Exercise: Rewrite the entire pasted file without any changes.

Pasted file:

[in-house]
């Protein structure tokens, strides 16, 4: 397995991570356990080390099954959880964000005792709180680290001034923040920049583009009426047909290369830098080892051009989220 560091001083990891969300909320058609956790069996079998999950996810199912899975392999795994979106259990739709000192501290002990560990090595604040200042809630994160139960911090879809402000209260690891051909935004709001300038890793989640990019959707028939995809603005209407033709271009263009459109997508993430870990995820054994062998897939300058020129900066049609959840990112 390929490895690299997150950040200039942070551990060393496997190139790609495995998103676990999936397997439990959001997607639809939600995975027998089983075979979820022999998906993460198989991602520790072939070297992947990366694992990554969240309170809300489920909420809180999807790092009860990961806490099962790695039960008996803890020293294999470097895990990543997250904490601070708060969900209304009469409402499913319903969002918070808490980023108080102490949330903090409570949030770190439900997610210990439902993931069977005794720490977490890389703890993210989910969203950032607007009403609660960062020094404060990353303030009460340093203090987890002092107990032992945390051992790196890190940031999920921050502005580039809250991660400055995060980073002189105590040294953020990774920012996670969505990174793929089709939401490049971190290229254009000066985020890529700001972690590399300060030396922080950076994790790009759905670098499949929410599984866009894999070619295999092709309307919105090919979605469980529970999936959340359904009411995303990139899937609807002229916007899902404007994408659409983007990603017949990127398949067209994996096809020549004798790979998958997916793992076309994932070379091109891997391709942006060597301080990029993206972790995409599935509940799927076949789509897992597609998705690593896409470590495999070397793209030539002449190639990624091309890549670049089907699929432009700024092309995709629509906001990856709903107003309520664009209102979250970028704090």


[in-house]
């Protein structure tokens, strides 16, 4: 397995991570356990080390099954959880964000005792709180680290001034923040920049583009009426047909290369830098080892051009989220 560091001083990891969300909320058609956790069996079998999950996810199912899975392999795994979106259990739709000192501290002990560990090595604040200042809630994160139960911090879809402000209260690891051909935004709001300038890793989640990019959707028939995809603005209407033709271009263009459109997508993430870990995820054994062998897939300058020129900066049609959840990112 390929490895690299997150950040200039942070551990060393496997190139790609495995998103676990999936397997439990959001997607639809939600995975027998089983075979979820022999998906993460198989991602520790072939070297992947990366694992990554969240309170809300489920909420809180999807790092009860990961806490099962790695039960008996803890020293294999470097895990990543997250904490601070708060969900209304009469409402499913319903969002918070808490980023108080102490949330903090409570949030770190439900997610210990439902993931069977005794720490977490890389703890993210989910969203950032607007009403609660960062020094404060990353303030009460340093203090987890002092107990032992945390051992790196890190940031999920921050502005580039809250991660400055995060980073002189105590040294953020990774920012996670969505990174793929089709939401490049971190290229254009000066985020890529700001972690590399300060030396922080950076994790790009759905670098499949929410599984866009894999070619295999092709309307919105090919979605469980529970999936959340359904009411995303990139899937609807002229916007899902404007994408659409983007990603017949990127398949067209994996096809020549004798790979998958997916793992076309994932070379091109891997391709942006060597301080990029993206972790995409599935509940799927076949789509897992597609998705690593896409470590495999070397793209030539002449190639990624091309890549670049089907699929432009700024092309995709629509906001990856709903107003309520664009209102979250970028704090």